Courtney King Dye As Focused as Ever on Horses
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By KENNETH J. BRADDICK
Courtney King Dye is nearing the second anniversary of the accident that put the U.S. Olympian into a coma for a month, learning how to ride again and thinking of competing at Paralympics, Olympics, World Cups, World Eqeestrian Games…
You get the picture–Courtney as optimistic as ever, making the most of what she has and not what she doesn’t and so appreciative of the outpouring of support that the joy it gives her–in her words: “If my body knew how to make tears, it would.”
In response to questions from dressage-new.com and her own reports, a picture has emerged of the life of the 34-year-old Courtney which is as focused on horses as it was on Wednesday, March 3, 2010 when she fell from a horse and fractured her skull. That was just months after competing for the U.S. team at the 2008 Olympic Games.
After almost two years of intense therapy and rehabilitation, and along the way becoming a catalyst for the drive to improve safety for riders, how does Courtney view her life?
“Same as I always have,” she said. “I enjoy what I can. They may be different things now, but there are plenty of things to enjoy. I’m very lucky that I’m ok cognitively (well, as ok as ever!) and I feel I can still be useful. Plus I’m so happy that my accident has been the cause of more attention to safety.
“I can’t say I find it humorous, but I’m totally happy that I did it when I could. I hope to do another Olympics, but in the meantime, I’m happy that I did it. I don’t compare how I am now to how I was in the Olympics; I compare how I am now to when I was sleeping for a month!
“I want to do a Paralympics and then an able-bodied Olympics, a couple World Cups, a World Equestrian Games… you know, my goals haven’t changed; they’ve just been postponed! Oh, and being able to walk without a cane!
“Of course I think briefly about what could have been, but that’s life. It’s not. So I don’t dwell on it. And there are actually benefits to it because Grandioso, a horse I would have been trying for it on, is now in Spain, and he has a much better chance of making the Team there than here.”
Grandioso is the 12-year-old P.R.E. stallion owned by Kimberly Boyer of the United States that Courtney trained and competed successfully up to Intermediaire II. After the accident, Grandioso was sent to Spain, which has qualified a team for next year’s Olympics, to be ridden by Jose Manuel Martin Dockx and the pair placed fourth at the recent Salzburg, Austria, CDI4*.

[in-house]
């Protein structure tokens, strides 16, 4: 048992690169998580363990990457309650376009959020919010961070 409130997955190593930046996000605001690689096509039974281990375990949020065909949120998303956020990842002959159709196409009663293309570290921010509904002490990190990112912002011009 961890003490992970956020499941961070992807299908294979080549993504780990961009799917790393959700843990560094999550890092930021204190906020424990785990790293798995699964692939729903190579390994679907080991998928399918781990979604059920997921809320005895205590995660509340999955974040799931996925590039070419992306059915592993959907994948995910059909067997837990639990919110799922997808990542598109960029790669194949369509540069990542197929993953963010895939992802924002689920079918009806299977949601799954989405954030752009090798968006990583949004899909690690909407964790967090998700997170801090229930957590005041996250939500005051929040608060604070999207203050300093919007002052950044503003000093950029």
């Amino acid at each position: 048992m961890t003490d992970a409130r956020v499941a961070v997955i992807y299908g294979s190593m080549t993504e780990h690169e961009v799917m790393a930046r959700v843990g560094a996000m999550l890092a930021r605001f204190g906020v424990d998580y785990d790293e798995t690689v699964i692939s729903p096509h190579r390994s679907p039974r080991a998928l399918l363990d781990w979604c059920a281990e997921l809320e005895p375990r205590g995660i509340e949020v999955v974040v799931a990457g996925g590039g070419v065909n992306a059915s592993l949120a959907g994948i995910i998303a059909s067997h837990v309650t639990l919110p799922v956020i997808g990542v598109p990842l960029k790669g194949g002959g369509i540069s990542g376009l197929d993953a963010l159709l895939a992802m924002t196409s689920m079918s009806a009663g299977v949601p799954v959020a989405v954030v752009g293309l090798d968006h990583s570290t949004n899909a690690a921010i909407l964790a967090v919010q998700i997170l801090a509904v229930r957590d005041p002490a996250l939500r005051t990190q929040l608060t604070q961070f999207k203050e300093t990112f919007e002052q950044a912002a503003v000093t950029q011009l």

“I’m plodding slowly toward getting better,” Courtney reported on her Internet site.”I’ve gotten a bit more into living regular life, writing articles, teaching, grocery shopping, talking on the phone.
“I still have all the same ailments; my right side barely listens to me, and a four-year-old speaks better than I do. I still do physical, occupational, and speech therapy, and go for walks and trike rides every day, but I’ve decided that no matter what happens I’m going to look back at this time and know I enjoyed life, not given years and years to just do therapy.
“I’m super happy to be in Florida; everything is 10 minutes away instead of the 40 it is at home in Connecticut. Plus with the cold, I’m pretty sure I would have spent four months on the couch.”
In addition to 13 horses in training at her barn, Courtney also spends time at Vinceremos Therapeutic Riding Center in Loxahatchee where “I’m riding a fabulous sway backed pony” named Sarona that was donated by Carol Cohen of Two Swans Farm in neighboring Wellington.
Of her efforts to put Sarona on the bit, the pony “thinks I can’t possibly be serious as she is normally caring for 10 year olds with disabilities, so I don’t think she’s been asked to come round in years.”
Meantime, Courtney’s medical insurance capped a long time ago and events are still being organized to raise funds for help meet the costs of therapy.
Recent fundraisers were held in Texas and an eBay store was operated by Riders4Helmets, made possible Courtney said by “Just people who wanted to help me and were willing to take on a huge amount of work to do so unprovoked. And the donors, my goodness.
“If my body knew how to make tears, it would.”